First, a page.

Skip to main content
ARS Home » Plains Area » Houston, Texas » Children's Nutrition Research Center » Research » Publications at this Location » Publication #342794

Title: Childhood irritable bowel syndrome characteristics are related to both sex and pubertal development

item CHUMPITAZI, BRUNO - Baylor College Of Medicine
item WEIDLER, ERICA - Children'S Nutrition Research Center (CNRC)
item CZYZEWSKI, DANITA - Baylor College Of Medicine
item SELF, MARIELLA - Baylor College Of Medicine
item HEITKEMPER, MARGARET - University Of Washington Medical School
item SHULMAN, ROBERT - Children'S Nutrition Research Center (CNRC)

Submitted to: Journal of Pediatrics
Publication Type: Peer Reviewed Journal
Publication Acceptance Date: 8/12/2016
Publication Date: 9/14/2016
Citation: Chumpitazi, B.P., Weidler, E.M., Czyzewski, D.I., Self, M.M., Heitkemper, M., Shulman, R.J. 2016. Childhood irritable bowel syndrome characteristics are related to both sex and pubertal development. Journal of Pediatrics. 180:141-147.

Interpretive Summary: Irritable bowel syndrome is a common condition causing abdominal pain in children and adults and sometimes is related to diet. We show that with age pain decreases in girls but increases in boys. Stooling pattern also differs between boys and girls as do somatic complaints (for example, headaches). These differences may be related, in part, to differences in hormonal changes.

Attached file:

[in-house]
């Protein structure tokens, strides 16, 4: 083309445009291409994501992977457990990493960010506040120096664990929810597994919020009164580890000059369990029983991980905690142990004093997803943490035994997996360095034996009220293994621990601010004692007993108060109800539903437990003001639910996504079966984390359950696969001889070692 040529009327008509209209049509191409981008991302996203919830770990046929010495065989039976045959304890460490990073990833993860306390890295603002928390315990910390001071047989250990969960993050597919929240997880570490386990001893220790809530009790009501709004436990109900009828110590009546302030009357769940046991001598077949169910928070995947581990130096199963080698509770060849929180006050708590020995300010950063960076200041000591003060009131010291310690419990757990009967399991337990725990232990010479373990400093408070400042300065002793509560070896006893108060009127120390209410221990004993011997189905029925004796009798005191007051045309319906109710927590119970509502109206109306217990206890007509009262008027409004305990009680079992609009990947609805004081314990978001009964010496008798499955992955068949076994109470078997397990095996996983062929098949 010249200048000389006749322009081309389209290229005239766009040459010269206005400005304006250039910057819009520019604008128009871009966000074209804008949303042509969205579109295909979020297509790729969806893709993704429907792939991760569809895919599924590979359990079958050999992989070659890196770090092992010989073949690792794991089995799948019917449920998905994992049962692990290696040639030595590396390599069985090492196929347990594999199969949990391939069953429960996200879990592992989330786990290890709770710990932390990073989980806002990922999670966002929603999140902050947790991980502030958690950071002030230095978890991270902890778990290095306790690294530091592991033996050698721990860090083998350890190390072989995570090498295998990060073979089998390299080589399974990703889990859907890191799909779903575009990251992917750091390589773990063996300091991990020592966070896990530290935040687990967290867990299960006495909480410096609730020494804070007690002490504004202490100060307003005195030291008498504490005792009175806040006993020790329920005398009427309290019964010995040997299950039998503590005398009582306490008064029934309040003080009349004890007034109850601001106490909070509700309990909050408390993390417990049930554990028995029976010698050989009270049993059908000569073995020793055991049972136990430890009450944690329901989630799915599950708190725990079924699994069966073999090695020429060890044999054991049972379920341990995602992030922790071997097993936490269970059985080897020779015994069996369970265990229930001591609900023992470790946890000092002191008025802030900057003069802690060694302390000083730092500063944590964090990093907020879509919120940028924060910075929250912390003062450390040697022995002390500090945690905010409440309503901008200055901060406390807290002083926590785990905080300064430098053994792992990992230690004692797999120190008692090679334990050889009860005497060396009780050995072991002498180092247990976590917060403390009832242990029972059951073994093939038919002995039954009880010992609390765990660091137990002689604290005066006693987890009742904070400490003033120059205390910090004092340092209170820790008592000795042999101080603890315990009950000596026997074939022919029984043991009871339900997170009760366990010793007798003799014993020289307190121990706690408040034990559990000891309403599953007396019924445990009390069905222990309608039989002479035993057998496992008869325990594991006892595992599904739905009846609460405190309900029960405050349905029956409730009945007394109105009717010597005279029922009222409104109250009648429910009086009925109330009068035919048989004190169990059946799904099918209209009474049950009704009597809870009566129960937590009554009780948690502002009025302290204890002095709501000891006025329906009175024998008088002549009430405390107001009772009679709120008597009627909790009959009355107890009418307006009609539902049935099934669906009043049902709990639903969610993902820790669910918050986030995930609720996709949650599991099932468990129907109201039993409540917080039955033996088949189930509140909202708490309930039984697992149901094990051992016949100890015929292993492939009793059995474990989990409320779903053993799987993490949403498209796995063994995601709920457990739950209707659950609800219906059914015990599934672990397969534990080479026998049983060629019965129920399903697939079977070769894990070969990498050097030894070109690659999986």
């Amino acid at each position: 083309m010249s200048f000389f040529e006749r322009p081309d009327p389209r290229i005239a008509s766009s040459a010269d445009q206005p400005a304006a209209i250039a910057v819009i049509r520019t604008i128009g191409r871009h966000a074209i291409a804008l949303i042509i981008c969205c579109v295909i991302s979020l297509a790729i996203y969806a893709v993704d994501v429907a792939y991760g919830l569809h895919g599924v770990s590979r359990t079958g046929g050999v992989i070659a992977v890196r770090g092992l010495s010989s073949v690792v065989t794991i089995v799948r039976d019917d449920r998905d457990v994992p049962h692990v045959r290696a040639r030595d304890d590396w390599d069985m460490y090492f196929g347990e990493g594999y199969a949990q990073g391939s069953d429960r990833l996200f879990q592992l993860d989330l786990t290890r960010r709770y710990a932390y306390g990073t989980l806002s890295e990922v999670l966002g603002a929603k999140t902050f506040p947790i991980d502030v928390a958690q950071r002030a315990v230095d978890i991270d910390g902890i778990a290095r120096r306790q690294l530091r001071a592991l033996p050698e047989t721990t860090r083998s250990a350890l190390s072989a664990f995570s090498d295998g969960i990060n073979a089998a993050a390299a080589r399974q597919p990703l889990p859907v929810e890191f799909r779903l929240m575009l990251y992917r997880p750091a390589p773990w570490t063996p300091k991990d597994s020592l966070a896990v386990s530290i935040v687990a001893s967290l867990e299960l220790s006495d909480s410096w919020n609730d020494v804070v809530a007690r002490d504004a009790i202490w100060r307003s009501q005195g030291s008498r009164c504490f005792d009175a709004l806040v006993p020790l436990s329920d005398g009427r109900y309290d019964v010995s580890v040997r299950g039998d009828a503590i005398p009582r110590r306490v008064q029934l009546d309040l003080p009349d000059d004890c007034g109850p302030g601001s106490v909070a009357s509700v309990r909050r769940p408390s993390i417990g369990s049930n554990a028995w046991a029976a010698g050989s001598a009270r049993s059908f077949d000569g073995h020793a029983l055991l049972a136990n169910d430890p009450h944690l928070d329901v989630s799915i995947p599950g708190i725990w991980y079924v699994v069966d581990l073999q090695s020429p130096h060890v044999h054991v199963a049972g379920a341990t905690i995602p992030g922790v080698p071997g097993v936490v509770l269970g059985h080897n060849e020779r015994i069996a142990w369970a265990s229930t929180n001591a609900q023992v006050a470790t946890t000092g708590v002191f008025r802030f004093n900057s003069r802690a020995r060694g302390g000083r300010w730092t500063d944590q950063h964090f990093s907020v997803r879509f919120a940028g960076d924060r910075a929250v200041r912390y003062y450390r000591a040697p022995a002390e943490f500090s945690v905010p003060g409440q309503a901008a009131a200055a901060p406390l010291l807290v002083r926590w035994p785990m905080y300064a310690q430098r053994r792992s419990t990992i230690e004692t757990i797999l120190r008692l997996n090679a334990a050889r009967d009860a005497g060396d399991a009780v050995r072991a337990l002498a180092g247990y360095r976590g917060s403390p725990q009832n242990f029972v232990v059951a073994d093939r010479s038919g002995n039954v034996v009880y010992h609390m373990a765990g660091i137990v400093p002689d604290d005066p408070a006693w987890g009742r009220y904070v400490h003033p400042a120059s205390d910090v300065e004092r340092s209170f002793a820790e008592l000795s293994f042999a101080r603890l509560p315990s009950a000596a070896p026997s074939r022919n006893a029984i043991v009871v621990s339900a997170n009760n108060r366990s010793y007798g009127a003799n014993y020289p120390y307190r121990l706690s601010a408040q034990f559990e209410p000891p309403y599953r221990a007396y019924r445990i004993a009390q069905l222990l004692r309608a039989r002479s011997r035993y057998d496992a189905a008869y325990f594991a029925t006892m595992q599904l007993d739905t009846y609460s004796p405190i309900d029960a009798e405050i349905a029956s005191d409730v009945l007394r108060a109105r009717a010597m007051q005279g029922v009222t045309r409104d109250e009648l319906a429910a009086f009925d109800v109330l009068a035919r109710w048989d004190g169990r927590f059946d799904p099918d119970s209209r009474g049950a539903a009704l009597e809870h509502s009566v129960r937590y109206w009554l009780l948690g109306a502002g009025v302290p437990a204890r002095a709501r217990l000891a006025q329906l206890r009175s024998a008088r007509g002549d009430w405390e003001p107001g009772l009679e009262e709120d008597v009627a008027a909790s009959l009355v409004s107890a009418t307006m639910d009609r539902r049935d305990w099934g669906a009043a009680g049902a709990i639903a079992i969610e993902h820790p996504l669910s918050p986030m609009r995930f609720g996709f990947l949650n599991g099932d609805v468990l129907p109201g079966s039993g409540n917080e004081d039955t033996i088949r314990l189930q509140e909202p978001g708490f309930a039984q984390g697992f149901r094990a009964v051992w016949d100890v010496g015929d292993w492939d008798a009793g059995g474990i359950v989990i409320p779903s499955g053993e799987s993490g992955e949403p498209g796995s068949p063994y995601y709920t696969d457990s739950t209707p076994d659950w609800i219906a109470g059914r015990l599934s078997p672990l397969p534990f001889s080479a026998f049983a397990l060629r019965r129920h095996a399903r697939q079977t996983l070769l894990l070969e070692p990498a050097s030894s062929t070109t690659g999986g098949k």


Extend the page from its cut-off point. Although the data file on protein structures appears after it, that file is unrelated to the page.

Technical Abstract: To determine the relationship of both pubertal development and sex to childhood irritable bowel syndrome (IBS) clinical characteristics including gastrointestinal symptoms (eg, abdominal pain) and psychological factors. Cross-sectional study with children ages 7-17 years (n'='143) with a pediatric Rome III IBS diagnosis recruited from both primary and tertiary clinics between January 2009 and January 2014. Subjects completed 14-day prospective pain and stool diaries, as well as validated questionnaires assessing several psychological factors (somatization, depression, anxiety) and Tanner stage. Stool form ratings were completed using the Bristol Stool Form Scale. Girls with higher Tanner scores (more mature pubertal development) had both decreased pain severity and pain interference; in contrast, boys with higher Tanner scores had both increasing pain severity (ß'='0.40, P'='.02) and pain interference (ß'='0.16, P'='.02). Girls (vs boys), irrespective of pubertal status, had both increased somatic complaints (P'='.005) and a higher percentage (P'='.01) of hard (Bristol Stool Form Scale type 1 or 2) stools. Pubertal status and sex did not significantly relate to IBS subtype, pain frequency, stooling frequency, anxiety, or depression. In children with IBS, both pubertal development and/or sex are associated with abdominal pain severity, stool form, and somatization. These differences provide insight into the role of pubertal maturation during the transition from childhood to adult IBS.